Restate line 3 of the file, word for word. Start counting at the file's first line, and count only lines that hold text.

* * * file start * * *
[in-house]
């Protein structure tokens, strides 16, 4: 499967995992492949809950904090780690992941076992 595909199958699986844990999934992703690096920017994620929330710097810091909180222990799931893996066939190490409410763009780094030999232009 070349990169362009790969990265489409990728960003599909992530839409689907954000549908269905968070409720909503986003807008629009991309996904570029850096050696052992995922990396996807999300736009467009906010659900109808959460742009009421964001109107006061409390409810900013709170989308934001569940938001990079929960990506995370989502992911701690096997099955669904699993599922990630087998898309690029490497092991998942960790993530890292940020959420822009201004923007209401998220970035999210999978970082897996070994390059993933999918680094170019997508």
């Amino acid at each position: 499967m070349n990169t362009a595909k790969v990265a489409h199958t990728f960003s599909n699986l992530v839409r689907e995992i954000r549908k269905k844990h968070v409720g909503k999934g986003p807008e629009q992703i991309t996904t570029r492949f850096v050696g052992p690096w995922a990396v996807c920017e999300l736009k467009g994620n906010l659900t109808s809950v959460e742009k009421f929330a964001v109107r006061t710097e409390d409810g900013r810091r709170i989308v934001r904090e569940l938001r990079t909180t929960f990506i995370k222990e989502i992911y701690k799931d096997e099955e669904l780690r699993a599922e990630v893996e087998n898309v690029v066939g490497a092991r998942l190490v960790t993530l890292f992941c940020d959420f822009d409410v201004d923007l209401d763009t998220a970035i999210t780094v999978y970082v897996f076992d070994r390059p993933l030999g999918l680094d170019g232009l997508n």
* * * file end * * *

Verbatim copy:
């Amino acid at each position: 499967m070349n990169t362009a595909k790969v990265a489409h199958t990728f960003s599909n699986l992530v839409r689907e995992i954000r549908k269905k844990h968070v409720g909503k999934g986003p807008e629009q992703i991309t996904t570029r492949f850096v050696g052992p690096w995922a990396v996807c920017e999300l736009k467009g994620n906010l659900t109808s809950v959460e742009k009421f929330a964001v109107r006061t710097e409390d409810g900013r810091r709170i989308v934001r904090e569940l938001r990079t909180t929960f990506i995370k222990e989502i992911y701690k799931d096997e099955e669904l780690r699993a599922e990630v893996e087998n898309v690029v066939g490497a092991r998942l190490v960790t993530l890292f992941c940020d959420f822009d409410v201004d923007l209401d763009t998220a970035i999210t780094v999978y970082v897996f076992d070994r390059p993933l030999g999918l680094d170019g232009l997508n």